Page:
Prime Minister and I: Episode 3
What a fun and funny series this show is shaping out to be. Despite the many misunderstandings that threaten to drive a wedge between our budding not-a-relationship, there’s also a warm, zippy tone that gives us adorable pairings formed with paper squares and frogs. Because how could you not fall in love with a mischievous kid who uses Daddy’s phone to call in a playdate?
Good news: Prime Minister and I saw a nice leap in ratings for Episode 3, pulling in a 7.3%, putting it ahead of A Warm Word (6.8%), but behind Empress Ki (18.8%). Things are looking up. Yay!
SONG OF THE DAY
Standing Egg – “항상 난 그래 (I’m Always Like This)” [ Download ]
EPISODE 3 RECAP
Da-jung wakes in the morning with a massive hangover, and laughs to herself at what she thinks is a ridiculous dream of asking the new prime minister to marry her. But that’s when she finally gets her bearings and gasps to find herself at the prime minister’s home. Eep.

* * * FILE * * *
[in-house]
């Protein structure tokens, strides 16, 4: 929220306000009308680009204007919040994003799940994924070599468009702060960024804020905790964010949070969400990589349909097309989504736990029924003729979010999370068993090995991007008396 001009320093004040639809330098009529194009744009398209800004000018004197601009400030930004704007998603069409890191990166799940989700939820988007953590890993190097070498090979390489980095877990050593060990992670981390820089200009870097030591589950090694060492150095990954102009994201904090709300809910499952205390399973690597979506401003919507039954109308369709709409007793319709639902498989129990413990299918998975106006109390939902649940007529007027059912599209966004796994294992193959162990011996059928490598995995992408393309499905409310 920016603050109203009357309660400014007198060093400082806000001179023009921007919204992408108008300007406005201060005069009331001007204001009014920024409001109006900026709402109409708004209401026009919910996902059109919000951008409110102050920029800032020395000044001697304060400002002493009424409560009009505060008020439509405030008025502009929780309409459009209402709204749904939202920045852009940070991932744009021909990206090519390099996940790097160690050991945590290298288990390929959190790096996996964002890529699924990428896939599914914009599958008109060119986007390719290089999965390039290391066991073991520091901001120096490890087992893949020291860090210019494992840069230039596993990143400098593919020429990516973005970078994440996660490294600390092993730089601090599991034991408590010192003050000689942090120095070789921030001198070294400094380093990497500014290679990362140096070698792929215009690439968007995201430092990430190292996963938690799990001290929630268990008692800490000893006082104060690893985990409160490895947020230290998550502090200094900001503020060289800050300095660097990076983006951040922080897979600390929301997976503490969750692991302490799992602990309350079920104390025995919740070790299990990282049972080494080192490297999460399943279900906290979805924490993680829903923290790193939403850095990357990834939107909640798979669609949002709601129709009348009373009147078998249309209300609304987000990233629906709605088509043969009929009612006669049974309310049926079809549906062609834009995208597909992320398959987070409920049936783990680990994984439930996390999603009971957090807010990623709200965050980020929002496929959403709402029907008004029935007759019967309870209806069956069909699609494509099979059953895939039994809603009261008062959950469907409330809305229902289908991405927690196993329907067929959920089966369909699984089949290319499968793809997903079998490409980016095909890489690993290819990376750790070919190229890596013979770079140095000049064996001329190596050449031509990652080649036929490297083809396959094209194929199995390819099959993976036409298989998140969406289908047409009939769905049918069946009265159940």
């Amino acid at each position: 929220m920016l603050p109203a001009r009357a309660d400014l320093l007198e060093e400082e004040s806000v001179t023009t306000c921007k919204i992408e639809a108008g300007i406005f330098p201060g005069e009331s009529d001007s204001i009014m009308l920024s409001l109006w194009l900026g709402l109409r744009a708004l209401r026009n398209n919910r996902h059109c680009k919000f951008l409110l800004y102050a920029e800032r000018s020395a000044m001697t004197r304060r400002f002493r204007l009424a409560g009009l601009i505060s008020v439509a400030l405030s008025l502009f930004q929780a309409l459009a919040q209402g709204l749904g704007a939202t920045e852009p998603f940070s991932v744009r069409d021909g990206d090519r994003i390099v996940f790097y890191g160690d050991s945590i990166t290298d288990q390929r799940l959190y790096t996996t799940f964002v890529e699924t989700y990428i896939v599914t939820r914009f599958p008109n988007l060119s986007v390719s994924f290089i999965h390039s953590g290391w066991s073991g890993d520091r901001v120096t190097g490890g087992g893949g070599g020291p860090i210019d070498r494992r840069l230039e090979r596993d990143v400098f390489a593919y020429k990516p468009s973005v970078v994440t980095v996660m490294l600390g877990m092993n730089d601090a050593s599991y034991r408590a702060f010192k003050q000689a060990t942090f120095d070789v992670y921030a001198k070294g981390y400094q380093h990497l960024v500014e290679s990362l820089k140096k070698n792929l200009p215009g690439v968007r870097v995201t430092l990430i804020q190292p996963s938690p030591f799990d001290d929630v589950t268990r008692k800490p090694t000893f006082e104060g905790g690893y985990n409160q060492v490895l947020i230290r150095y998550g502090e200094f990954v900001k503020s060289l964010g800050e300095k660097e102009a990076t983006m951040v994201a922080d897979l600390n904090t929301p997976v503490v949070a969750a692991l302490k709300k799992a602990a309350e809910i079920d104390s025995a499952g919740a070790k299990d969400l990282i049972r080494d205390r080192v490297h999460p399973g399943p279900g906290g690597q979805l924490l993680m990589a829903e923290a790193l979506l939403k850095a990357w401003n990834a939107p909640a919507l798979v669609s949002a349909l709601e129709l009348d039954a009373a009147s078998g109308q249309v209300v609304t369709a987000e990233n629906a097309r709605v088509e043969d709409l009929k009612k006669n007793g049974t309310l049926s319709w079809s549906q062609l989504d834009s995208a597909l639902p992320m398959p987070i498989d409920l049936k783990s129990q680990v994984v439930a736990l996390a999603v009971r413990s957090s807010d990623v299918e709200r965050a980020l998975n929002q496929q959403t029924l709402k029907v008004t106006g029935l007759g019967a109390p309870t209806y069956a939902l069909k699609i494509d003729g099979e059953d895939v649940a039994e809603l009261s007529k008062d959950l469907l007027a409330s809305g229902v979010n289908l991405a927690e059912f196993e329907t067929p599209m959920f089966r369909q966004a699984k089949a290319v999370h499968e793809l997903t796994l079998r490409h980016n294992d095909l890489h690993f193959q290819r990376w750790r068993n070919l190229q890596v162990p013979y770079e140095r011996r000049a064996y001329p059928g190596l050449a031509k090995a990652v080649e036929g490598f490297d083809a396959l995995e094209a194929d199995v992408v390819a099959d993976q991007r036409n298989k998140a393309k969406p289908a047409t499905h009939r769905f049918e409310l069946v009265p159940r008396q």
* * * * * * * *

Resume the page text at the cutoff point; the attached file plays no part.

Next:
Meanwhile Yul leads his three kids in morning kendo practice, which dude, super intense. He reminds them that they’re to be model children since they’re part of his image before getting ready for his first day.
There’s a matter that needs attending to first, and Yul catches Da-jung trying to sneak out unnoticed. He raises an eyebrow to hear that she doesn’t remember anything about last night’s events, let alone her marriage proposal. Da-jung exclaims: “That wasn’t a dream?!”
We then flashback to the previous night as Yul struggled to get Da-jung back home. She was a drunken crying mess, but his men were reluctant to help… and then she vomited on his face. Eww.